Eva Longoria laments the lack of equality in Hollywood


Writed by - Andy Gocker
 Eva Longoria laments the lack of equality in Hollywood
Actress and director Eva Longoria © AdMedia/ImageCollect, SpotOn

Actress accuses

In March 2023, Eva Longoria's (48) directorial debut 'Flamin' Hot' premiered at the 'South by Southwest' film festival in Texas. In a panel discussion at the Cannes Film Festival, the actress with a Mexican-American family background loudly vented her anger at the lack of equality in Hollywood.

During the 'Kering Women in Motion' talk, the 'Desperate Housewives' star complained about the inequality in dealing with directors. Another point of their criticism related to the fact that filmmakers with Latin American roots are absolutely underrepresented in the American film business.

The great fear of the flop

When working on 'Flamin' Hot,' she said, she was always aware that, as a Latina, she couldn't afford to flop compared to white male directors without jeopardizing her career. Speaking on the talk, she said: 'The problem is that if this film fails, people are like, 'Oh, Latino stories don't work...female directors really don't have it. We don't get a lot of tries. A white male can direct a $200 million movie, fail and get another movie. That's the problem. I've got one try, one chance, work twice as hard, twice as fast, twice as cheap.'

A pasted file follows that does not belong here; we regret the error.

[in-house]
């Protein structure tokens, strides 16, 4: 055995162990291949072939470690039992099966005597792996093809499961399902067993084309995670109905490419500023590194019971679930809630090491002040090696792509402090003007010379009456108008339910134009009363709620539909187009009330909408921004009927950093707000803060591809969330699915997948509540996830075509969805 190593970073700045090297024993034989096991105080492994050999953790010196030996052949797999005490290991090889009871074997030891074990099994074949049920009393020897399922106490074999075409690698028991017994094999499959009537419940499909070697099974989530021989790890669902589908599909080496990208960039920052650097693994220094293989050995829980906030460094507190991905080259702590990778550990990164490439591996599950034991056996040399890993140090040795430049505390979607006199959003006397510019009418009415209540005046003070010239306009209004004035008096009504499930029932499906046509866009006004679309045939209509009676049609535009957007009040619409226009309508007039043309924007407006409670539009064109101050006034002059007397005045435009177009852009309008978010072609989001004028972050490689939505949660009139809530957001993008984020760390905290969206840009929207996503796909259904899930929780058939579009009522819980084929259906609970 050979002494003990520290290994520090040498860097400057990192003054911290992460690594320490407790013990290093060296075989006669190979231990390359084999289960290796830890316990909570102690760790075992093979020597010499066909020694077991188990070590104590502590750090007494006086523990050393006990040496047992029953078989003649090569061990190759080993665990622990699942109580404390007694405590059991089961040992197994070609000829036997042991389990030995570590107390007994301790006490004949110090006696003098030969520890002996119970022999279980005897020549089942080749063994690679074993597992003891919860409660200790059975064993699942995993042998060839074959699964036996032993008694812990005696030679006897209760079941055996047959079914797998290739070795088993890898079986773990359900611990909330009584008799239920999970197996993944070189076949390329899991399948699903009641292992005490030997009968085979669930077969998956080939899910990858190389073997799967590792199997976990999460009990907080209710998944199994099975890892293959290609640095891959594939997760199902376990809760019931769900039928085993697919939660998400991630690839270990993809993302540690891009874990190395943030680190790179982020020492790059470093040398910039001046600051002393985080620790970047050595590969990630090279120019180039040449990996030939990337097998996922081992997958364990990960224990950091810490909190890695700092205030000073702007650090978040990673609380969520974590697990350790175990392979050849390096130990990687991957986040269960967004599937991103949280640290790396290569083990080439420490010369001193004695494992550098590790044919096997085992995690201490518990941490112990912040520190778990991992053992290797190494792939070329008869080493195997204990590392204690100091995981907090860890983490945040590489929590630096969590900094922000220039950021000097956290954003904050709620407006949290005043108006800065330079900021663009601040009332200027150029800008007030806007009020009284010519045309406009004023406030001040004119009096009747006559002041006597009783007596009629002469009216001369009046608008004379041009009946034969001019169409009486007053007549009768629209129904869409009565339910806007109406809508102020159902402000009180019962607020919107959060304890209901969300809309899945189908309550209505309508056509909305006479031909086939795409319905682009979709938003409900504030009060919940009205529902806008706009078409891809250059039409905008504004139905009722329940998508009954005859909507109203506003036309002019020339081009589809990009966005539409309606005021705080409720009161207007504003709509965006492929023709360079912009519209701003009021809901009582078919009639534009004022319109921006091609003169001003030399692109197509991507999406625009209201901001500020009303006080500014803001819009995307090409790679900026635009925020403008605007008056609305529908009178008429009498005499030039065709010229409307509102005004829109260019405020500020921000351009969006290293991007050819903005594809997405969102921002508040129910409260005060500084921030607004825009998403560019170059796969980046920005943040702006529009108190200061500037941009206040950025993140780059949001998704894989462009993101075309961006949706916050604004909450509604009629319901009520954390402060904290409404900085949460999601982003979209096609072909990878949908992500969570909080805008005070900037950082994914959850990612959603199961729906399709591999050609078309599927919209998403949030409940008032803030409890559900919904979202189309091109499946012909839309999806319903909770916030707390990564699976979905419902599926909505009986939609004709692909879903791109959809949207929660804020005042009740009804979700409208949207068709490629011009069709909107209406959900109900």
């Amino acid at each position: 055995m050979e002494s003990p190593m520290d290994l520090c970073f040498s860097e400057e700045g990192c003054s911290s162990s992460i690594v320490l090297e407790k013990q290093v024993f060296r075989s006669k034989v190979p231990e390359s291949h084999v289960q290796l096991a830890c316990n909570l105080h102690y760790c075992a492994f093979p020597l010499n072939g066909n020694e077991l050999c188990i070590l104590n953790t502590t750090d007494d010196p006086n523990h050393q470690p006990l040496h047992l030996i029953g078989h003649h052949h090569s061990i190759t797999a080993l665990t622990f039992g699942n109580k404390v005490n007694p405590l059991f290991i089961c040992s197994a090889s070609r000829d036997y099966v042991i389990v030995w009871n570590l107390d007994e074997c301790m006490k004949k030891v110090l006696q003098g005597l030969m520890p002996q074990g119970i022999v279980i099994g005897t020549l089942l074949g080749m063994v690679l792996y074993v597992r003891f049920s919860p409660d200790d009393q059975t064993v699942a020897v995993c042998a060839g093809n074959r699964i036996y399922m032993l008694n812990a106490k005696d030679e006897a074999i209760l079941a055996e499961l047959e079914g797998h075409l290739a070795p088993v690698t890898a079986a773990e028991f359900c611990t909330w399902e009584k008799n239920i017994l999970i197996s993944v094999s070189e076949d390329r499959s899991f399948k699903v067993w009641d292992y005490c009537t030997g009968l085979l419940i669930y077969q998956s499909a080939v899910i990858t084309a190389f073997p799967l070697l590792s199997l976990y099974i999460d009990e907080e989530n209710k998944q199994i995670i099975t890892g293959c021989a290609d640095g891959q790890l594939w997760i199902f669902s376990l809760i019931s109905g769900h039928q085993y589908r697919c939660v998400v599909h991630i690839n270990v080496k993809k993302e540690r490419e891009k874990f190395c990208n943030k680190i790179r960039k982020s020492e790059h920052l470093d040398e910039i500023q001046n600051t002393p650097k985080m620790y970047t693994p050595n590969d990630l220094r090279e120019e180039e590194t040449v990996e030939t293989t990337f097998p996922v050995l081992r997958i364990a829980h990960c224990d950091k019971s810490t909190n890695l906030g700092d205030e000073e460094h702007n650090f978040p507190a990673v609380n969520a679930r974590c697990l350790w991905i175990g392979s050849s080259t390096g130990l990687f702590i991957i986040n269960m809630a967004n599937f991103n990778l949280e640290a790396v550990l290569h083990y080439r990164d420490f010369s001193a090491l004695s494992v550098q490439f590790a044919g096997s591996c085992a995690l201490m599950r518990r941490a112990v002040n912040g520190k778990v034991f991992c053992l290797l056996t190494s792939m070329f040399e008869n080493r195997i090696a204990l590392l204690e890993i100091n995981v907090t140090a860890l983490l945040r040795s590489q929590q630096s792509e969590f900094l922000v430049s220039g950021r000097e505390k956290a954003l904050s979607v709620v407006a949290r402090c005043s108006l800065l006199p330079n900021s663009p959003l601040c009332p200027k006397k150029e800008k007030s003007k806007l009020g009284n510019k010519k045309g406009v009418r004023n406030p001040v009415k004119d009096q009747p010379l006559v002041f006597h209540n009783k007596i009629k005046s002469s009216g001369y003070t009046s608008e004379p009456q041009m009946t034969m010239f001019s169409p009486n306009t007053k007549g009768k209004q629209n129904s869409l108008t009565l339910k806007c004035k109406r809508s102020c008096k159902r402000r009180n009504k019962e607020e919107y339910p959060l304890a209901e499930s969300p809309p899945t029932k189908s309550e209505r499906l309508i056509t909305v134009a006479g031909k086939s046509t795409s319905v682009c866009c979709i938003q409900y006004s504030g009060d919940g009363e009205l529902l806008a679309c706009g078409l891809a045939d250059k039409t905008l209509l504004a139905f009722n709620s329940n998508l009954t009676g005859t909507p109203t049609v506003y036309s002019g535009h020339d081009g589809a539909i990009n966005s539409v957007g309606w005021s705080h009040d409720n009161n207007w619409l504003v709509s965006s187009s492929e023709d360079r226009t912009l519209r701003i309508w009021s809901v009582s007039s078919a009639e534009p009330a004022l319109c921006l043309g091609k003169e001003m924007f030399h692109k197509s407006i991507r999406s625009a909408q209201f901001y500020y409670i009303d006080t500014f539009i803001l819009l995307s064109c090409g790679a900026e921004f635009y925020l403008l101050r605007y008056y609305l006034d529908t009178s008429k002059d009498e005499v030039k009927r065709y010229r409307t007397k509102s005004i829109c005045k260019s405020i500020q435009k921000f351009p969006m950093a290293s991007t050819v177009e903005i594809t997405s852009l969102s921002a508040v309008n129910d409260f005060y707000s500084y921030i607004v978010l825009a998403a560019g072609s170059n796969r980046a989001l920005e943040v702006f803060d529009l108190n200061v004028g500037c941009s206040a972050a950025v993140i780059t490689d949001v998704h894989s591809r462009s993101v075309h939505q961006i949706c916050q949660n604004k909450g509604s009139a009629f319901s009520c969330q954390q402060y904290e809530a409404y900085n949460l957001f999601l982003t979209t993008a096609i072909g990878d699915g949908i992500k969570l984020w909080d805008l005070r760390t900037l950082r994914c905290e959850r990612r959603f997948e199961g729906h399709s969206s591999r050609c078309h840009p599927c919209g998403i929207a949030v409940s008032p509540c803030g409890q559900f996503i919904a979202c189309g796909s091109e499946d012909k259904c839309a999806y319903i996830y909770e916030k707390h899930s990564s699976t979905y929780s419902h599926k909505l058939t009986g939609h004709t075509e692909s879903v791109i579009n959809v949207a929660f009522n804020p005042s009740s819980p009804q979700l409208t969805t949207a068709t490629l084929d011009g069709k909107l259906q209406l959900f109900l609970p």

'We can't get a movie every 20 years.'

Compared to the Latino proportion of the population and the cinema audience, Latina female directors 'do not get much of the cake'. Outraged, she asked, 'When was the last studio film directed by a Latina? That was about 20 years ago. We can't get a film every 20 years.'

Hollywood equality myths

Nevertheless, Hollywood likes to give each other a pat on the back when things go differently. Then it would mean, for example, that the number of women behind the camera had been doubled. However, this understanding of equality is based on a myth. 'They went from one to two. And you're like, 'Okay, technically you did it, but you still only hired two women. So how you measure success is really important. And inclusion as a metric is like that great because you can applaud the people who are doing it right.'

Longoria's conclusion on the state of the film world: 'The illusion is that Hollywood is progressive. The reality is that we are still far behind in terms of equal representation.'

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